Week One’s Emergency Telework Takeaways
By now everyone has seen Jimmie Fallon’s adorable children invade his broadcasting while working from home. What is deemed adorable by television viewers is not necessarily viewed adorable by the business’s customers or the business owner. They may view the overlap of children or animals into your workspace as distracting, unprofessional, or non-productive – and they may be right.
The coronavirus pandemic caught too many companies unprepared for a working from home model and it shows. Let’s face it – this is something few were prepared. By week one we realized that we sent many people home to telework. The shutdown of schools and daycares nationwide overwhelmed many of these people. We now understand the importance of establishing boundaries before we ask people to telework.
Take-A-Ways Week One: Make sure employee has workable station available.
We should only allow people who have a private area set up for work that will not be disturbed for X number of hours. Using a video camera, require the worker to show the layout of the room in which they’ll be working. OSHA rules and handbook guidelines still apply to the home office!
1) The room has phone, internet, and computer.
2) The cords tucked away and area is free of potential hazards.
3) The room is private for the required number of hours.
4) Security standards are the same as those found at the office.
If security is an issue in handling work in the office, then it is just as important when you send employees home. Confidentiality is confidentiality, compliance is compliance, laws are laws. Telework is no excuse to relax rules for handling personal data, information, or credit cards – keep the same security standards. The answers to those questions should determine who the employer chooses to work from home.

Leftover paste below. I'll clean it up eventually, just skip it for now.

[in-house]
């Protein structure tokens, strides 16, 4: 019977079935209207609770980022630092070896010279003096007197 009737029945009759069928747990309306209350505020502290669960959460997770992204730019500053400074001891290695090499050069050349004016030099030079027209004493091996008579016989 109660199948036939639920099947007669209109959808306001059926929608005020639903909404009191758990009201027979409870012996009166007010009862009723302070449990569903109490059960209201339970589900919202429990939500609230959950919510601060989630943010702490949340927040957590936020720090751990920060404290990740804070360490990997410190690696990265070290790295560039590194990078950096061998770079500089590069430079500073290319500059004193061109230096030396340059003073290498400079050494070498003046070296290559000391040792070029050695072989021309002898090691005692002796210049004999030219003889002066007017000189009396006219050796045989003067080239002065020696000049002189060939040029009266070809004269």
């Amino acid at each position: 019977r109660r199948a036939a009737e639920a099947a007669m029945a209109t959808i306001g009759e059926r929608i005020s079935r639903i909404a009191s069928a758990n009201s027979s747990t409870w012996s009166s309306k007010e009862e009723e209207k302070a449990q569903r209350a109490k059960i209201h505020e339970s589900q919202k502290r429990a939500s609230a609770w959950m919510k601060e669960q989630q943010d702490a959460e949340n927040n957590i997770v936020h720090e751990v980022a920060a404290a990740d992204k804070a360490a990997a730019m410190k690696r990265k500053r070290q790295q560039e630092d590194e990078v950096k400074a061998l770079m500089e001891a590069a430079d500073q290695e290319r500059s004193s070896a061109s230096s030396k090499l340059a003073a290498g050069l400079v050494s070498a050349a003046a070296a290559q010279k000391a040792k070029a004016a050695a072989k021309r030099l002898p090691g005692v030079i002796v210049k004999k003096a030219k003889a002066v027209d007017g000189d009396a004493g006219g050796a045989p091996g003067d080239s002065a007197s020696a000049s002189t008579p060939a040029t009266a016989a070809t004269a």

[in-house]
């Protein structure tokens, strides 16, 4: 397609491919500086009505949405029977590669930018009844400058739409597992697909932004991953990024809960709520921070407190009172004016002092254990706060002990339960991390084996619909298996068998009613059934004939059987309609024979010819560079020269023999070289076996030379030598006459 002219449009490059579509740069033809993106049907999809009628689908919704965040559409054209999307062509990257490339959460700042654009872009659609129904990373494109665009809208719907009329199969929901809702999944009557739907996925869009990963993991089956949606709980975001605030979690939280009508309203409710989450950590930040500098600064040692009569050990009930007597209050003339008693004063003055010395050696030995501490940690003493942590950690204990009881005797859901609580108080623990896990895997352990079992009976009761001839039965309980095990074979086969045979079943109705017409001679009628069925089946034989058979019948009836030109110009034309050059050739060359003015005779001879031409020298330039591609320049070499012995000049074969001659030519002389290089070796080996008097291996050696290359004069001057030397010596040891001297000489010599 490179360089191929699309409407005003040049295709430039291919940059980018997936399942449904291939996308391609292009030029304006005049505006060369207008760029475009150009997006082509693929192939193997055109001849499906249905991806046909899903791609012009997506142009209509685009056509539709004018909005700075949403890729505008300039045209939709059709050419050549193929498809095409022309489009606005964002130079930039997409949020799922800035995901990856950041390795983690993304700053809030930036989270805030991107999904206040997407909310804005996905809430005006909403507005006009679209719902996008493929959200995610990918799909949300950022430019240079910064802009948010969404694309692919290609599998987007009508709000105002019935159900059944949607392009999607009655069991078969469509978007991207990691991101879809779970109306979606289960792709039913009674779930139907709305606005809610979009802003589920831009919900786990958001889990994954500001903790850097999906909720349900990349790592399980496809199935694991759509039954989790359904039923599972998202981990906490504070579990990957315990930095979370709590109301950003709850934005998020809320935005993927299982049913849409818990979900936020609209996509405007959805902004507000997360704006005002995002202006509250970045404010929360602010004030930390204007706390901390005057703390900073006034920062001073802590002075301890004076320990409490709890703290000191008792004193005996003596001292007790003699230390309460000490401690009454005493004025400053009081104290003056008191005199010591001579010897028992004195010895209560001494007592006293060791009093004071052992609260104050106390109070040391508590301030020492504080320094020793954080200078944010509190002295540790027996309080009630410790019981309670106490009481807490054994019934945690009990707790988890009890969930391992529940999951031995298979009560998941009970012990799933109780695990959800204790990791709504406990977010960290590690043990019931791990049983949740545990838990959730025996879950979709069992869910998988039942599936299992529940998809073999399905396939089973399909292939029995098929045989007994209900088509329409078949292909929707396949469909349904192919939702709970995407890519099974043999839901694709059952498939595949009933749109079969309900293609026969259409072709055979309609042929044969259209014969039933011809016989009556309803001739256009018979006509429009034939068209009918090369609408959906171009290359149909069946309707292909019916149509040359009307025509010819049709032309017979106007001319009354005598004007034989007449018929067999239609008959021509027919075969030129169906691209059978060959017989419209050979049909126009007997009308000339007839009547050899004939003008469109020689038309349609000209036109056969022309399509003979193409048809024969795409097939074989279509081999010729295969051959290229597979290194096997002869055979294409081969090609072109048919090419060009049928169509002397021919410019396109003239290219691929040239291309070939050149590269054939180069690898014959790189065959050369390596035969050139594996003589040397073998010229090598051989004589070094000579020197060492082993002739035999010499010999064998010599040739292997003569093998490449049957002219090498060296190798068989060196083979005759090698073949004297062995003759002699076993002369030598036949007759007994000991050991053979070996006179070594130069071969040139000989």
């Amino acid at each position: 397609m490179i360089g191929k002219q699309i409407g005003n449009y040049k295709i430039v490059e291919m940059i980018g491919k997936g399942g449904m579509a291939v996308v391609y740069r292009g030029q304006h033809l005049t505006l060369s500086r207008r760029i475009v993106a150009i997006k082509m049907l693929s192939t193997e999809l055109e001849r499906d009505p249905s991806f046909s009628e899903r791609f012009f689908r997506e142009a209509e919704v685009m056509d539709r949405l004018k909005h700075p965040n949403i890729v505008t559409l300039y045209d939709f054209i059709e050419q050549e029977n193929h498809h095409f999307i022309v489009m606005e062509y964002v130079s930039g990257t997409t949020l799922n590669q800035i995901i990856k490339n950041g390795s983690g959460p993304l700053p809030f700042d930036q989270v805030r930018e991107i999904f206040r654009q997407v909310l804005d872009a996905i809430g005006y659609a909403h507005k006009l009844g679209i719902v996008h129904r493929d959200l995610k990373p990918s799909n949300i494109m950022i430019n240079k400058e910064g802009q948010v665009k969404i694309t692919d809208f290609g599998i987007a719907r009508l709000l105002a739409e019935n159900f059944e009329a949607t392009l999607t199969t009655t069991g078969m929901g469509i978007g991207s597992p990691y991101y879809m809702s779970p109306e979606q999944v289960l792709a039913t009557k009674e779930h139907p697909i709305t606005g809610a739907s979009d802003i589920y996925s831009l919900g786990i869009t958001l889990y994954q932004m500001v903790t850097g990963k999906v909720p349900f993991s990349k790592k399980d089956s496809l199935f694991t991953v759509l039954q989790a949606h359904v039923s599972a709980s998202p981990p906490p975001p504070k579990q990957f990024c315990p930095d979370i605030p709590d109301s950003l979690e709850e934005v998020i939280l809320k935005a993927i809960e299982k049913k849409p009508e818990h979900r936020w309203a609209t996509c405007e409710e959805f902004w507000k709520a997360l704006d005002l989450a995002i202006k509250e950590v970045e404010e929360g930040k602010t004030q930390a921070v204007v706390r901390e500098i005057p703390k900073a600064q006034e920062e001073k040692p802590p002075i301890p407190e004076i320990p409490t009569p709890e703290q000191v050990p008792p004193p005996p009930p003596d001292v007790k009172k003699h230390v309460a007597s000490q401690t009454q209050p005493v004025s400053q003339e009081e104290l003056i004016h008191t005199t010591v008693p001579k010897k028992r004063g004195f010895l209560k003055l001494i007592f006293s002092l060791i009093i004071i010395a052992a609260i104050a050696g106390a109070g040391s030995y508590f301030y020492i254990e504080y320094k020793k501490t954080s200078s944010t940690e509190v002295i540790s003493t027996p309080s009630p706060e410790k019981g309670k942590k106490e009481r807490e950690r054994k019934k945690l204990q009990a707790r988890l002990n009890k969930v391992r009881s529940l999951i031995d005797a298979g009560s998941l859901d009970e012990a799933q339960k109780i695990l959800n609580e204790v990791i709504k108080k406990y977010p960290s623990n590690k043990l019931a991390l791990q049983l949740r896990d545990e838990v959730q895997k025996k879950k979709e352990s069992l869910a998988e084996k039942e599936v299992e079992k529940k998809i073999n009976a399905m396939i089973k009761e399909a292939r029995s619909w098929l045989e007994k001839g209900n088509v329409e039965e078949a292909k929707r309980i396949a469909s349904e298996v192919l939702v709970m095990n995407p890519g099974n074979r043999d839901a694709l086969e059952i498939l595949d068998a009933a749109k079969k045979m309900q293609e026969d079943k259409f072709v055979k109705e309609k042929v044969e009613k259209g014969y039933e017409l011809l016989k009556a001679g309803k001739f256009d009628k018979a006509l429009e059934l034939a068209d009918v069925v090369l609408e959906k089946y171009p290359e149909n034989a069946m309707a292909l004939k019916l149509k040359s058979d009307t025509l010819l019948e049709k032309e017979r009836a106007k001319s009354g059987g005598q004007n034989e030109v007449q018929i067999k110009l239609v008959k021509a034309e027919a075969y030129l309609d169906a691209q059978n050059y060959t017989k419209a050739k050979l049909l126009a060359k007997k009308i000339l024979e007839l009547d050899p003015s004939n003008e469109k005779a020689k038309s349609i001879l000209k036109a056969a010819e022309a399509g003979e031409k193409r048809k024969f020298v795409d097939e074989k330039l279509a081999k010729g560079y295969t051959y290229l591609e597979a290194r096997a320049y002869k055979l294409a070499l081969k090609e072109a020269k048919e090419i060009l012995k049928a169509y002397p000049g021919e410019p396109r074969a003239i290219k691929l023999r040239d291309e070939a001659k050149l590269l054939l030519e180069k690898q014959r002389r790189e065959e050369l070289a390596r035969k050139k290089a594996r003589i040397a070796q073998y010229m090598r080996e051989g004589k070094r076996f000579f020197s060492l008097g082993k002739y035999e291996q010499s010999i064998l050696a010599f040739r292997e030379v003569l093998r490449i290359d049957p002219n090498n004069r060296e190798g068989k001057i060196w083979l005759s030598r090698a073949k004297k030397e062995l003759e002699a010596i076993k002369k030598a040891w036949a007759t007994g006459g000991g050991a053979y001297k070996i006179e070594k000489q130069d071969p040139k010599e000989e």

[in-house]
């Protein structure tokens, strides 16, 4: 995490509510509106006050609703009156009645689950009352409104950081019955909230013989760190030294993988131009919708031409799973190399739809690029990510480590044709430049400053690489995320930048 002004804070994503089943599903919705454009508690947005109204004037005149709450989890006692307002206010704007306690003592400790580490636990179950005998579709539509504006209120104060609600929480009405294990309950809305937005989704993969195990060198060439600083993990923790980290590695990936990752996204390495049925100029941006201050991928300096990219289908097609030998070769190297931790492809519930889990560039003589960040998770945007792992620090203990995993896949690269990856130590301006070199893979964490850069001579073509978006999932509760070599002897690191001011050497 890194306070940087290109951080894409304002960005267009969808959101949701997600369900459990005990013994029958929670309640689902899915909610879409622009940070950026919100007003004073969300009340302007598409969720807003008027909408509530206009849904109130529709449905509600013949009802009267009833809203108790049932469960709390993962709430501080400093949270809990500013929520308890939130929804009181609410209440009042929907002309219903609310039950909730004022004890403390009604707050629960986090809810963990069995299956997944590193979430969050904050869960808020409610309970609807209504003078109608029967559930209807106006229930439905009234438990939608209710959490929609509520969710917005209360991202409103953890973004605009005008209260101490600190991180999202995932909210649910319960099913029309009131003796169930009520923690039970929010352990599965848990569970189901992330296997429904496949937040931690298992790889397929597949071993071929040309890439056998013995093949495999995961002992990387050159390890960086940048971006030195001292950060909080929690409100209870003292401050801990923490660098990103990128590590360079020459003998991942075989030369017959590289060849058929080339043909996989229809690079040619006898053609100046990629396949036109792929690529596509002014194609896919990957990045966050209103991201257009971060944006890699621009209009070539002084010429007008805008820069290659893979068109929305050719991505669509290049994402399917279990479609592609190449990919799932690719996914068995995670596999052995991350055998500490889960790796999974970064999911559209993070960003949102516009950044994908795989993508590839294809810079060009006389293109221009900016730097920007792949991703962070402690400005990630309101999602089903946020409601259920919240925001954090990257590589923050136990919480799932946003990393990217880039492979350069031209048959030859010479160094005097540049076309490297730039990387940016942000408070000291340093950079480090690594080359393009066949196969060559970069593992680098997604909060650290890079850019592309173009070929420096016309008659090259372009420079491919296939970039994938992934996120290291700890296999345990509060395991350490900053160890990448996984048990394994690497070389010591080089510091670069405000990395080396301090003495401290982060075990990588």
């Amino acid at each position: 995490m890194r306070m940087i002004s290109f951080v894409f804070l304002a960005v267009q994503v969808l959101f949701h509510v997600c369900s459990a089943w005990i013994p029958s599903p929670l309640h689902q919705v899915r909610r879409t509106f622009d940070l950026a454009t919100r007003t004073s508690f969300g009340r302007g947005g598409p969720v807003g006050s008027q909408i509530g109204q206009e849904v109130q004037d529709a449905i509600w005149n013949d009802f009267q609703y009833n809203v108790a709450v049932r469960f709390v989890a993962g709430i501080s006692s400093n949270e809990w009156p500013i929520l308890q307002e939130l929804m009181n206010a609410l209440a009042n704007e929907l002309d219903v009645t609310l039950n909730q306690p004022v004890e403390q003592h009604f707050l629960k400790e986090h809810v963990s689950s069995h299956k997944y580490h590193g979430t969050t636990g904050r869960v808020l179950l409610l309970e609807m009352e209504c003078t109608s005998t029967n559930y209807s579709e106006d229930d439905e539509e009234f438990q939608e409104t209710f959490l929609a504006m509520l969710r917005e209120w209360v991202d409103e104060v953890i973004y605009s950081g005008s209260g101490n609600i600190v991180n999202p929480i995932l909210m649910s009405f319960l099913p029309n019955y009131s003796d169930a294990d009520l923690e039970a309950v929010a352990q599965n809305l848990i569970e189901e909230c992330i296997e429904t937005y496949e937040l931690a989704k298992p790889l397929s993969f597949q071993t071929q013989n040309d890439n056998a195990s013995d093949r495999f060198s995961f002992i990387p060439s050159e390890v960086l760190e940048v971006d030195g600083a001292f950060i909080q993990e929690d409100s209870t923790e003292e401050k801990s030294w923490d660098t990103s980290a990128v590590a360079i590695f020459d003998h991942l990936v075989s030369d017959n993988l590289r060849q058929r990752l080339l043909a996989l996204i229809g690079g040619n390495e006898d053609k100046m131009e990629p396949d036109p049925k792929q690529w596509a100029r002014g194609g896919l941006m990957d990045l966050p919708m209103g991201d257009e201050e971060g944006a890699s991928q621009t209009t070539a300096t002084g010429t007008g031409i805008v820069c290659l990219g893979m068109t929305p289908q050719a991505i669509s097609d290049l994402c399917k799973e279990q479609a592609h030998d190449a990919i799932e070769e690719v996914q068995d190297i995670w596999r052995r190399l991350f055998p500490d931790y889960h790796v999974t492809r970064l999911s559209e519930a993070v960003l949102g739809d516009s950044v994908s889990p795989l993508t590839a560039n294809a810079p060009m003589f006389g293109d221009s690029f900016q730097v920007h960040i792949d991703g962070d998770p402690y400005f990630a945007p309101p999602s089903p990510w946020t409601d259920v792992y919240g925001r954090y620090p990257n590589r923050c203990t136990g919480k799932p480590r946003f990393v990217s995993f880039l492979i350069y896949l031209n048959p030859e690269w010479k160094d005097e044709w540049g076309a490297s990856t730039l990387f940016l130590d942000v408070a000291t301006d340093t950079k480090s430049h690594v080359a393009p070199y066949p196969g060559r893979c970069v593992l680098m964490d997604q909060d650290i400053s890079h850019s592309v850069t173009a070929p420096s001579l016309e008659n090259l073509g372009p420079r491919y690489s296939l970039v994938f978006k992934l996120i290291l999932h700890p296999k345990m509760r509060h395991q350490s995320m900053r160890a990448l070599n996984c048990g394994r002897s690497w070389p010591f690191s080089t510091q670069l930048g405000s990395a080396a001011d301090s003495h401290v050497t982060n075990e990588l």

After the workspace question has been settled, the next question is whether silence is an essential. For most positions that do not involve making or receiving phone or video calls, silence is not necessary. The dogs can bark, the children can scream, and the radio or television can blare. Noise cancelling headphones might be used if the noise outside the employee’s space gets too distracting for the employee. When workers speak to customers or vendors or other office personnel then silence is a priority. The closed door to the private space rule can usually solve the noise issue.
Your quality monitoring tools should help supervisors determine if the noise quotient is acceptable for the telework assignment. Intelliview is one new product that allows supervisors to peek in and make sure all is well with the teleworking employee. Intelliview allows the supervisor to hear what is going on and to see what is happening in real time and allows for teleconferencing and face-to-face coaching sessions. It is possible to screen share using Intelliview. Supervisors can see anything needed to be seen on an employee’s screen.
These unprecedented times reinforce the fact that we must change and how and where the job is done. Intelliview provides the flexibility the 21st Century workforce needs and has been looking for. Interested in more information about Intelliview or Pipkins’ suite of workforce management tools? Request a demo today!